Evolution Away from Threats, Versus Toward Desires
Bradley Watson’s essay, “Darwin’s Constitution,” is worth reading in its entirety (subscription required), but this paragraph points toward the problem with the notion that society is evolving in a progressive direction:
Dewey’s elucidation of the new modes of social inquiry drew upon the thought of a number of Social Darwinist and pragmatist thinkers, including William Graham Sumner, Lester Frank Ward, William James, and W. E. B. Du Bois. These thinkers provided the intellectual categories of their age, and today those categories continue to exert a powerful influence over political — and jurisprudential — discourse. Collectively, they point to a view of society as an organism that is constantly in the throes of change and must adapt or die. Like the Social Darwinists, the pragmatists used naturalistic concepts and emphasized change, while rejecting what James called the “rationalist temper” that ossifies rather than adapts. For the Social Darwinists and pragmatists, looking backward — as Lincoln had done — to founding principles, or to any other fixed standard of political practice, inevitably hinders the process of adaptation.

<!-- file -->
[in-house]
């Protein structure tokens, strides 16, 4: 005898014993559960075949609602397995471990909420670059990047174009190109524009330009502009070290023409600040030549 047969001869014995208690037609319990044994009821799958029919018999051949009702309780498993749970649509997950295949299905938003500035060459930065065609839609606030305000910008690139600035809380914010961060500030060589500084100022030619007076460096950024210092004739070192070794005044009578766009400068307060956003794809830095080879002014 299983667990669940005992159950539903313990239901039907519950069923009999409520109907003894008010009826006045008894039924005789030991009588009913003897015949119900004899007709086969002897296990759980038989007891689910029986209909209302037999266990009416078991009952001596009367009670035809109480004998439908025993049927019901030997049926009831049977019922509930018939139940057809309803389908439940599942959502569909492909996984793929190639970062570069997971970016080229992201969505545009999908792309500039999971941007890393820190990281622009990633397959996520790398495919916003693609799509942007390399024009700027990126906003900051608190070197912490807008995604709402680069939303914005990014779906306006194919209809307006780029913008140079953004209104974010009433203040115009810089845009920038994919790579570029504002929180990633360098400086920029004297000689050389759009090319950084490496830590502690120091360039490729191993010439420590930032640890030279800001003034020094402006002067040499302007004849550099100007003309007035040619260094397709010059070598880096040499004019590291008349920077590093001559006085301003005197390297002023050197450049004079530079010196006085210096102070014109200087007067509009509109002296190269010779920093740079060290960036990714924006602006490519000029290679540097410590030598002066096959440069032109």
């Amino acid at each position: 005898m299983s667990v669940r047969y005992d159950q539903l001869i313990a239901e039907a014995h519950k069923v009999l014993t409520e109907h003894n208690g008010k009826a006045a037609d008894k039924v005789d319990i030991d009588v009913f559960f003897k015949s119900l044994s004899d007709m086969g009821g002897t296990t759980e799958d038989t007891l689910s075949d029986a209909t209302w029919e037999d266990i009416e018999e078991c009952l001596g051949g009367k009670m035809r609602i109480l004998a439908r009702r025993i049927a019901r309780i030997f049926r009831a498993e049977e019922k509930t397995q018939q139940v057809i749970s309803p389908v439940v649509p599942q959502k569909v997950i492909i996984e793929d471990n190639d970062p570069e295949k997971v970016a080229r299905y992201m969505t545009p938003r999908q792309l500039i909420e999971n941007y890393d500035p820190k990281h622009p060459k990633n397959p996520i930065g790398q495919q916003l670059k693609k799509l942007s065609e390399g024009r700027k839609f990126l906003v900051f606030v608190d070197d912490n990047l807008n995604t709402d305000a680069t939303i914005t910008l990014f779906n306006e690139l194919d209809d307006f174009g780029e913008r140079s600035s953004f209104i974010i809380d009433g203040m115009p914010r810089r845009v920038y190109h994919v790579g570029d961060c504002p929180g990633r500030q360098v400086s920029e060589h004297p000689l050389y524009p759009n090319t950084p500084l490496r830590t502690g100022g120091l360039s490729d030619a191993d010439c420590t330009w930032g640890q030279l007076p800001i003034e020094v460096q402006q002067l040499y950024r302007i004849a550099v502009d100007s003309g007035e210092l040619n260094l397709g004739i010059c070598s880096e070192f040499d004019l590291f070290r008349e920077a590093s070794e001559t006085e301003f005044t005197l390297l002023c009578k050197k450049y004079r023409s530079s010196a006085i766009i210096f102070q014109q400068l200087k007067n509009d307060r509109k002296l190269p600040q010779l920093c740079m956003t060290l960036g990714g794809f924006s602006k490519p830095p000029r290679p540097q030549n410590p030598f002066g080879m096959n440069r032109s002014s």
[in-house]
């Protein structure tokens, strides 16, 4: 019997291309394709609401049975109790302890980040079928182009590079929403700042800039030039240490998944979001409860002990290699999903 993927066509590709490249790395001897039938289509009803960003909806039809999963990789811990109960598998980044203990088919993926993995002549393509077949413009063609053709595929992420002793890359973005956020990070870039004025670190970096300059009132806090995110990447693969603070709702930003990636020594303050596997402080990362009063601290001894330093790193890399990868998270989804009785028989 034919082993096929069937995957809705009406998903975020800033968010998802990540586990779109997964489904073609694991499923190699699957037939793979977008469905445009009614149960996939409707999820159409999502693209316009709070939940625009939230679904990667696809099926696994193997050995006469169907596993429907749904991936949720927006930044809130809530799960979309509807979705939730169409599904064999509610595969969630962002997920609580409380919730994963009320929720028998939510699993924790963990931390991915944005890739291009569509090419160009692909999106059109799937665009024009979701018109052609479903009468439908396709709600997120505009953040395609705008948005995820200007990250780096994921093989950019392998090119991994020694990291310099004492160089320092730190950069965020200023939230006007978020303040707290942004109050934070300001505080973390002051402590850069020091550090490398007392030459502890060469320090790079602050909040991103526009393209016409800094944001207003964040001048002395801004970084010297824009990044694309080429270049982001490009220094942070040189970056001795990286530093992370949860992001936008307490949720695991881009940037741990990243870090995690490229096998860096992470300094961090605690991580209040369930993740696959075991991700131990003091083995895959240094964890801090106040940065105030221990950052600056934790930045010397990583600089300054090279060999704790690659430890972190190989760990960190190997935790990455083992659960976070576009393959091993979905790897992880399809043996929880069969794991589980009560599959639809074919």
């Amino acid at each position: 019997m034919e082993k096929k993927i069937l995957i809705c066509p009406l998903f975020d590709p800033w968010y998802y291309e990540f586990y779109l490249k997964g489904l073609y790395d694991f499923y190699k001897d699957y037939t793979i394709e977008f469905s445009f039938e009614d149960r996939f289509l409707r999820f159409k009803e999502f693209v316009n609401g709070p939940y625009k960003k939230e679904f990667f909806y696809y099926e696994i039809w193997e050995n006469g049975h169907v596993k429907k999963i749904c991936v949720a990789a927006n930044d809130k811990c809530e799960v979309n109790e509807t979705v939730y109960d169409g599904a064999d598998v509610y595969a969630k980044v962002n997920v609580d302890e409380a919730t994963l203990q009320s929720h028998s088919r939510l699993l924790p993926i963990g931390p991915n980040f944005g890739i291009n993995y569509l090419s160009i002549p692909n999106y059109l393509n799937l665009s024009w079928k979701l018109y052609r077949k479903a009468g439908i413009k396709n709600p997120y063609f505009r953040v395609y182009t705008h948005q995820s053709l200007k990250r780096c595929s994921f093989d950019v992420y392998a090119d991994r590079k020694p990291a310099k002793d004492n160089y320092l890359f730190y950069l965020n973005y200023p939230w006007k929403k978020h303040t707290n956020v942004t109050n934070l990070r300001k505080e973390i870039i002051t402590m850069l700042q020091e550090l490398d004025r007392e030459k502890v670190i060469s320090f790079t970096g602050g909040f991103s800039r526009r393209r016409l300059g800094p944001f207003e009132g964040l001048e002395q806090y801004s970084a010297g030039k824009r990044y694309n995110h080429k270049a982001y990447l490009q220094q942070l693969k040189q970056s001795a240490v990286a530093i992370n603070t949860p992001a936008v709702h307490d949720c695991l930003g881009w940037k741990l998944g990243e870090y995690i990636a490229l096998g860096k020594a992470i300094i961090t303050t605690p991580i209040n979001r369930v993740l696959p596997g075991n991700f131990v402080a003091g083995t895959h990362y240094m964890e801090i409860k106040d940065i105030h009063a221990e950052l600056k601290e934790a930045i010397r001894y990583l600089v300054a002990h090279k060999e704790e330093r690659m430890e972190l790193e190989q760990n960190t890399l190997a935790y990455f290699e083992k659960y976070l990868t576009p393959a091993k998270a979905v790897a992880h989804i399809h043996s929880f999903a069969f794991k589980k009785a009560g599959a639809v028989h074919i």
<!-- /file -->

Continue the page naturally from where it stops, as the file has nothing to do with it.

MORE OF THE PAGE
As one observes in other contexts, what progressives are doing, in this regard, is smuggling in their brand of faith as if it were a biological imperative. The adaptation that they laud is not toward survival, not even really toward ease and comfort, but mainly to their concept of what society should be.
In Darwin, a species doesn’t grow or lose a limb because it finds itself thus inclined. Rather, it develops inclinations (and limbs) in response to natural stimuli — sometimes, no doubt, in contravention of other inclinations.
In the context of social Darwinism, the urgings of both nature and God become subsidiary to planners’ observation that they can leverage people’s desires to advance their own political and ideological goals.